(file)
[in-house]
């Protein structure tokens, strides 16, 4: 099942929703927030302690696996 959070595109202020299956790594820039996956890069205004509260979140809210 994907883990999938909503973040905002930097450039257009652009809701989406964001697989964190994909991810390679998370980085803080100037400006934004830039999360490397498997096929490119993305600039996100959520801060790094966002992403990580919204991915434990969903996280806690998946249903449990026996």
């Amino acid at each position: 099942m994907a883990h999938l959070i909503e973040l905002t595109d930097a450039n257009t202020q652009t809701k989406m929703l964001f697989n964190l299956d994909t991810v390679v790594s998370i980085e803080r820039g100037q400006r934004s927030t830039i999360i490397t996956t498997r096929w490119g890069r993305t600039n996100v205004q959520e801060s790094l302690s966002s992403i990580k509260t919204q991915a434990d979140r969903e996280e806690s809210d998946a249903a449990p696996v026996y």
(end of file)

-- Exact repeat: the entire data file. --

[in-house]
């Protein structure tokens, strides 16, 4: 099942929703927030302690696996 959070595109202020299956790594820039996956890069205004509260979140809210 994907883990999938909503973040905002930097450039257009652009809701989406964001697989964190994909991810390679998370980085803080100037400006934004830039999360490397498997096929490119993305600039996100959520801060790094966002992403990580919204991915434990969903996280806690998946249903449990026996």
């Amino acid at each position: 099942m994907a883990h999938l959070i909503e973040l905002t595109d930097a450039n257009t202020q652009t809701k989406m929703l964001f697989n964190l299956d994909t991810v390679v790594s998370i980085e803080r820039g100037q400006r934004s927030t830039i999360i490397t996956t498997r096929w490119g890069r993305t600039n996100v205004q959520e801060s790094l302690s966002s992403i990580k509260t919204q991915a434990d979140r969903e996280e806690s809210d998946a249903a449990p696996v026996y």